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Physical processes controlling the rifting of Larsen C Ice Shelf, Antarctica, prior to the calving of iceberg A68 in 2017

Citation

Rignot, Eric; Larour, Eric; Scheuchl, Bernd; Poinelli, Mattia (2021), Physical processes controlling the rifting of Larsen C Ice Shelf, Antarctica, prior to the calving of iceberg A68 in 2017, Dryad, Dataset, https://doi.org/10.7280/D1TX1F

Abstract

The sudden propagation of a major pre-existing rift (full-thickness crack) in late 2016 on the Larsen C Ice Shelf, Antarctica lead to the calving of tabular iceberg A68 in July 2017, one of the largest icebergs on record, posing a threat for the stability of the remainder of the ice shelf. As for other ice shelves, the physical processes that led to the activation of the A68 rift and controlled its propagation have not been elucidated.  Here, we model the response of the ice shelf stress balance to ice shelf thinning and to thinning of the ice mélange encased in pre-existing rifts. We find that  ice shelf thinning does not re-activate the rifts; it heals them. In contrast, thinning of the mélange directly controls the opening rate of the rift, with an above-linear dependence on thinning. The simulations indicate that a thinning of the ice mélange by 10-20 m is a sufficient condition to re-activate the rifts and trigger a large calving event, thereby establishing a direct link between climate forcing and ice shelf retreat that has not been used in ice sheet models. Rift activation may explain the early initiation of ice shelf retreat many years prior to hydro-fracture caused by the ponding of melt water at the ice shelf surface, hence for a smaller amount of climate warming.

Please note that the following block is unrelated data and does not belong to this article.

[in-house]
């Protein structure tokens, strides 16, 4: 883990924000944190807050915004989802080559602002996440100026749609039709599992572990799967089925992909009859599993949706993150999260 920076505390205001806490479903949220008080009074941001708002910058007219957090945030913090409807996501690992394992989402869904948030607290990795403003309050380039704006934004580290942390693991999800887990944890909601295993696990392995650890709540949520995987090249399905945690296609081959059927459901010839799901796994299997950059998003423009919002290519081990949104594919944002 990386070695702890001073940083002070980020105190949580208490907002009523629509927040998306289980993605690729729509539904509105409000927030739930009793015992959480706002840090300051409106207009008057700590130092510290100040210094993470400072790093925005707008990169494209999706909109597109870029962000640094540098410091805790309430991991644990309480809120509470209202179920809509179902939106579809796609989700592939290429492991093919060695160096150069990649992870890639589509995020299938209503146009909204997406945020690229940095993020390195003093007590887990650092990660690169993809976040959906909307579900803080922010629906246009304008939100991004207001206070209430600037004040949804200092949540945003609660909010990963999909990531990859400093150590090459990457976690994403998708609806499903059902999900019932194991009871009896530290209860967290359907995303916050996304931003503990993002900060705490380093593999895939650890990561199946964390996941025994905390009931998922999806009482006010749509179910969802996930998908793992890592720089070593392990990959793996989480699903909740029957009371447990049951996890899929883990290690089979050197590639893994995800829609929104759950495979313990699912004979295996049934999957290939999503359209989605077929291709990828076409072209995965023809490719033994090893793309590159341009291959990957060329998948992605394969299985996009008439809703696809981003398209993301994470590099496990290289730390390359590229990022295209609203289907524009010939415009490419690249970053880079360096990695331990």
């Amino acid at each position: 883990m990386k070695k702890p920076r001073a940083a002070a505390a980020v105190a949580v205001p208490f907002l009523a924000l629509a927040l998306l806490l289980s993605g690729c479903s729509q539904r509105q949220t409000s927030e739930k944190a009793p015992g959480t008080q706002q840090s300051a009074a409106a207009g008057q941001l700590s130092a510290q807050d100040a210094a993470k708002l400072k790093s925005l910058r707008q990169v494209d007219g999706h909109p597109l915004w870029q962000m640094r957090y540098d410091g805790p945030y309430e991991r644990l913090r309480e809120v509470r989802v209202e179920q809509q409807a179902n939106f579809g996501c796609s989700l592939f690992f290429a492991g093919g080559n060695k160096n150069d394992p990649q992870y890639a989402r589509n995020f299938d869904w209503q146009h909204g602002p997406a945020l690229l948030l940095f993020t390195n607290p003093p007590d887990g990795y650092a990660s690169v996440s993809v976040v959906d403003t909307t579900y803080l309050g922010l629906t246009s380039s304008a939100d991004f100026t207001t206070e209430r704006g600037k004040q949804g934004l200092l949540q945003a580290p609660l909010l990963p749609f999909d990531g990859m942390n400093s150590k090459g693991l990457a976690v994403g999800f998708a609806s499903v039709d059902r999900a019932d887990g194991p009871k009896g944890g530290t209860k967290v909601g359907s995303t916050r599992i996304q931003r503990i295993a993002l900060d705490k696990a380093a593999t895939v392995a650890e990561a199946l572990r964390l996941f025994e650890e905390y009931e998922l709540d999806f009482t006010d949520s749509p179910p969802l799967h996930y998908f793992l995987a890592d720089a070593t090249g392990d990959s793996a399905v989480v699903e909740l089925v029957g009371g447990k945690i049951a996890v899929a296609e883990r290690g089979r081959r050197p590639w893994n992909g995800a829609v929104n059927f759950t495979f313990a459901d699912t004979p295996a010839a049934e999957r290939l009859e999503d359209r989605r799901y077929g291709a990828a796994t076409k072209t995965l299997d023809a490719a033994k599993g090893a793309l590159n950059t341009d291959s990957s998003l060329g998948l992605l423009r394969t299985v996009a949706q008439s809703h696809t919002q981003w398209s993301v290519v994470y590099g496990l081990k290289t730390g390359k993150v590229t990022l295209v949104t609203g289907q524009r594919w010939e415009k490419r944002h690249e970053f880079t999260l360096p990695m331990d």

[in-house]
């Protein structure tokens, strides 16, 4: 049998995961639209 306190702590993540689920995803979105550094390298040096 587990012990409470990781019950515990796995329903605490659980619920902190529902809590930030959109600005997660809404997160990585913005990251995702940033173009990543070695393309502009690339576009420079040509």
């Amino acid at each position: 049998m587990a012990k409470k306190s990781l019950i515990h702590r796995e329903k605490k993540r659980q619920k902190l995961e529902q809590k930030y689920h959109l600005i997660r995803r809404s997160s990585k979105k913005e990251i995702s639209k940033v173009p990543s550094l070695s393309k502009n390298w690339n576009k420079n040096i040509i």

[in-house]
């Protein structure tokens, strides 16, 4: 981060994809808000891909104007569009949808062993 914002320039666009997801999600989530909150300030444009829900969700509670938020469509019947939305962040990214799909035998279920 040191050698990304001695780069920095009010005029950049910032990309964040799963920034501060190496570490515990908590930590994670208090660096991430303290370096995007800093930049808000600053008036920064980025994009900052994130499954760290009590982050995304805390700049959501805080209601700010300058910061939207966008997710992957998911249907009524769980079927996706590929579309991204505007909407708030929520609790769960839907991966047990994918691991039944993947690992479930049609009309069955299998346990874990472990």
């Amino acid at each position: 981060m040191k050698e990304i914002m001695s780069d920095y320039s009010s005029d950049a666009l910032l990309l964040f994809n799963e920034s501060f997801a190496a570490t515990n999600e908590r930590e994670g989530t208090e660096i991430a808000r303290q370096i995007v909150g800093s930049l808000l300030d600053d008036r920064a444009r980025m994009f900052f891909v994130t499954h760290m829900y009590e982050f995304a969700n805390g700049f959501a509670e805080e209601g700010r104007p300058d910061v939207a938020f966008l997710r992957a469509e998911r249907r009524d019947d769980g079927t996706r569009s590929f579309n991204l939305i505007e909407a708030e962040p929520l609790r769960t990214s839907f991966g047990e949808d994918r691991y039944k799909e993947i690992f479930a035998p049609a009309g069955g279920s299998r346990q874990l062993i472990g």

Usage Notes

The dataset used to run the JPL/UCI Ice Sheet and Sea Level Model (ISSM) (Version of the development trunk, 22904, available at issm.jpl.nasa.gov upon request) includes: 

1) runme.m: Matlab script use for the modeling: all routines and steps (pre and post processing as well as simulation runs) to carry out all the model runs.

2) firn.mat: a firn layer from the SeaRISE Antarctica5km_shelves_v1.0 experiment development data set at http://websrv.cs.umt.edu/isis/index.php/Present_Day_Antarctica

3) vel_final_2014-07-01_2015-06-31_LC.nc: A velocity map from Sentinel 1-a interferometry SAR data  from Mouginot et al, 2017 in netcdf format. The netcdf contains several variables: CNT (number of points averaged to get result), errx (error in velocity along x-axis), erry (same for y-axis, stdx (standard deviation of velocity along x-axis), stdy (same for y-axis), vx (velocity along x-axis in meters per year), vy (same for y-axis), lat (latitude of each point in the grid), lon (same for longitude). The projection is EPSG:3031 - WGS 84 / Antarctic Polar Stereographic. 

4) TDX_ANTPEN450m_msl_v18july2017.tif: A TanDEMx 50-m resolution Digital Elevation Model (surface elevation above mean sea level) from Rizzoli et al, 2017 in geotif format. The projection is EPSG:3031 - WGS 84 / Antarctic Polar Stereographic. Elevation in meters. 

5) Rift2014_Passive.* and Rift2014_Active.*: ESRI Shapefiles for active and passive rits on Larsen C. Projection is EPSG:3031 - WGS 84 / Antarctic Polar Stereographic. 

6) s1a-ew-grd-hh-20170727t002304-20170727t002404-017649-01d8bc-001.tiff: A Sentinel S1a Extended Width image in ground range from 2017-7-27 in geotiff format. Projection is EPSG:4326 - WGS 84 - Geographic. 

Funding

National Aeronautics and Space Administration, Award: 80NSSC18M0083